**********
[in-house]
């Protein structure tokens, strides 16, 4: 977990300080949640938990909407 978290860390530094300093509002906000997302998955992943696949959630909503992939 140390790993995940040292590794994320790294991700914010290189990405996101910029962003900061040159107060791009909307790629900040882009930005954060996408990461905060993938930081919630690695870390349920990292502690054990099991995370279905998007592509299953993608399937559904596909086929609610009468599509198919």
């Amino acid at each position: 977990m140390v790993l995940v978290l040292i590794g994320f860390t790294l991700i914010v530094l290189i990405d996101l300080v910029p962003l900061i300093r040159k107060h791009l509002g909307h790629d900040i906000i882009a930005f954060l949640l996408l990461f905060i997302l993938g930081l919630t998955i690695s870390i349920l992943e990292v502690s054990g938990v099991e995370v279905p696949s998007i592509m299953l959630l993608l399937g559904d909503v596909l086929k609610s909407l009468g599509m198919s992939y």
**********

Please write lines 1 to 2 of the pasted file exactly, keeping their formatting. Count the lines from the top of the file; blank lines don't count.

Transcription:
[in-house]
């Protein structure tokens, strides 16, 4: 977990300080949640938990909407 978290860390530094300093509002906000997302998955992943696949959630909503992939 140390790993995940040292590794994320790294991700914010290189990405996101910029962003900061040159107060791009909307790629900040882009930005954060996408990461905060993938930081919630690695870390349920990292502690054990099991995370279905998007592509299953993608399937559904596909086929609610009468599509198919």